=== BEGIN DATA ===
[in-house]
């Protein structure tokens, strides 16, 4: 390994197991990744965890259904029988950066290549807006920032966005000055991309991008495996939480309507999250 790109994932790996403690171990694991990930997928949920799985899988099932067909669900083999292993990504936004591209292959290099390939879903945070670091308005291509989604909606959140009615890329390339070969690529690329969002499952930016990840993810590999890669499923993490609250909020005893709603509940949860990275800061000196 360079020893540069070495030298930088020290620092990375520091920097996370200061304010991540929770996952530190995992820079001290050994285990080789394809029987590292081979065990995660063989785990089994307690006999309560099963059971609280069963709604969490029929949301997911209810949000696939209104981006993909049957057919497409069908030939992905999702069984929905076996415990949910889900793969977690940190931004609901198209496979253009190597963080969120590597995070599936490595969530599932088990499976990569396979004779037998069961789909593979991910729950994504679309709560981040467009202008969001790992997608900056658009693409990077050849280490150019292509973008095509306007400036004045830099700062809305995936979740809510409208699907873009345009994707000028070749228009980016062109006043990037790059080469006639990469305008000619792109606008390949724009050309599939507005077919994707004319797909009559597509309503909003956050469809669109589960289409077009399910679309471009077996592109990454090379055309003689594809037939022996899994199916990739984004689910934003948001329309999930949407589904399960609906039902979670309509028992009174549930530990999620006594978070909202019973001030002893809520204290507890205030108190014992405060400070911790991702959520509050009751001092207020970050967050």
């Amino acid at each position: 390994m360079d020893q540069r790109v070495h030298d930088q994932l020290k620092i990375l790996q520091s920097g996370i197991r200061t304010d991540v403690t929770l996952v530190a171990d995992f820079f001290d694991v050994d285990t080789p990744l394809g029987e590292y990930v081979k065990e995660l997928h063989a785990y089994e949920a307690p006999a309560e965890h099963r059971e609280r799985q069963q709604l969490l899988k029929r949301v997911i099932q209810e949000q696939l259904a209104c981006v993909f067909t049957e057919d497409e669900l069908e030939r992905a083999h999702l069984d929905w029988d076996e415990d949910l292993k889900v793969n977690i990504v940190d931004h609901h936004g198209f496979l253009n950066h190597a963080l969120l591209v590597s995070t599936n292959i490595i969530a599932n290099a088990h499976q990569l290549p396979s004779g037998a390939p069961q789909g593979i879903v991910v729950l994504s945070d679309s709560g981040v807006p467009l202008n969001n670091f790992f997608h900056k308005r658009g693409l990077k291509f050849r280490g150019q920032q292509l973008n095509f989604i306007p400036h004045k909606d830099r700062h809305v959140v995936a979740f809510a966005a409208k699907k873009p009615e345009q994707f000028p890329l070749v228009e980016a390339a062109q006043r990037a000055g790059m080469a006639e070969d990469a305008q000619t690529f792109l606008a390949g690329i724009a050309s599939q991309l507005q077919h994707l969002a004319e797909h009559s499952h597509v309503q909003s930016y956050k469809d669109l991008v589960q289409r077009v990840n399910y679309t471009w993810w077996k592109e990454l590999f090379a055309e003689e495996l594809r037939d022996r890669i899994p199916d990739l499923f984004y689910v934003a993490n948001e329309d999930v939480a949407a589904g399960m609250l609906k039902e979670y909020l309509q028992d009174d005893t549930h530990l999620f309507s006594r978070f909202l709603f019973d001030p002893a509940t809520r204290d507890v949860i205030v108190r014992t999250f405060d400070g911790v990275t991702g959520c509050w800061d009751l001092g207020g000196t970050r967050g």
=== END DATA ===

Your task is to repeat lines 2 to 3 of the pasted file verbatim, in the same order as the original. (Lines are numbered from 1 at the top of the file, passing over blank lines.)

């Protein structure tokens, strides 16, 4: 390994197991990744965890259904029988950066290549807006920032966005000055991309991008495996939480309507999250 790109994932790996403690171990694991990930997928949920799985899988099932067909669900083999292993990504936004591209292959290099390939879903945070670091308005291509989604909606959140009615890329390339070969690529690329969002499952930016990840993810590999890669499923993490609250909020005893709603509940949860990275800061000196 360079020893540069070495030298930088020290620092990375520091920097996370200061304010991540929770996952530190995992820079001290050994285990080789394809029987590292081979065990995660063989785990089994307690006999309560099963059971609280069963709604969490029929949301997911209810949000696939209104981006993909049957057919497409069908030939992905999702069984929905076996415990949910889900793969977690940190931004609901198209496979253009190597963080969120590597995070599936490595969530599932088990499976990569396979004779037998069961789909593979991910729950994504679309709560981040467009202008969001790992997608900056658009693409990077050849280490150019292509973008095509306007400036004045830099700062809305995936979740809510409208699907873009345009994707000028070749228009980016062109006043990037790059080469006639990469305008000619792109606008390949724009050309599939507005077919994707004319797909009559597509309503909003956050469809669109589960289409077009399910679309471009077996592109990454090379055309003689594809037939022996899994199916990739984004689910934003948001329309999930949407589904399960609906039902979670309509028992009174549930530990999620006594978070909202019973001030002893809520204290507890205030108190014992405060400070911790991702959520509050009751001092207020970050967050």
């Amino acid at each position: 390994m360079d020893q540069r790109v070495h030298d930088q994932l020290k620092i990375l790996q520091s920097g996370i197991r200061t304010d991540v403690t929770l996952v530190a171990d995992f820079f001290d694991v050994d285990t080789p990744l394809g029987e590292y990930v081979k065990e995660l997928h063989a785990y089994e949920a307690p006999a309560e965890h099963r059971e609280r799985q069963q709604l969490l899988k029929r949301v997911i099932q209810e949000q696939l259904a209104c981006v993909f067909t049957e057919d497409e669900l069908e030939r992905a083999h999702l069984d929905w029988d076996e415990d949910l292993k889900v793969n977690i990504v940190d931004h609901h936004g198209f496979l253009n950066h190597a963080l969120l591209v590597s995070t599936n292959i490595i969530a599932n290099a088990h499976q990569l290549p396979s004779g037998a390939p069961q789909g593979i879903v991910v729950l994504s945070d679309s709560g981040v807006p467009l202008n969001n670091f790992f997608h900056k308005r658009g693409l990077k291509f050849r280490g150019q920032q292509l973008n095509f989604i306007p400036h004045k909606d830099r700062h809305v959140v995936a979740f809510a966005a409208k699907k873009p009615e345009q994707f000028p890329l070749v228009e980016a390339a062109q006043r990037a000055g790059m080469a006639e070969d990469a305008q000619t690529f792109l606008a390949g690329i724009a050309s599939q991309l507005q077919h994707l969002a004319e797909h009559s499952h597509v309503q909003s930016y956050k469809d669109l991008v589960q289409r077009v990840n399910y679309t471009w993810w077996k592109e990454l590999f090379a055309e003689e495996l594809r037939d022996r890669i899994p199916d990739l499923f984004y689910v934003a993490n948001e329309d999930v939480a949407a589904g399960m609250l609906k039902e979670y909020l309509q028992d009174d005893t549930h530990l999620f309507s006594r978070f909202l709603f019973d001030p002893a509940t809520r204290d507890v949860i205030v108190r014992t999250f405060d400070g911790v990275t991702g959520c509050w800061d009751l001092g207020g000196t970050r967050g």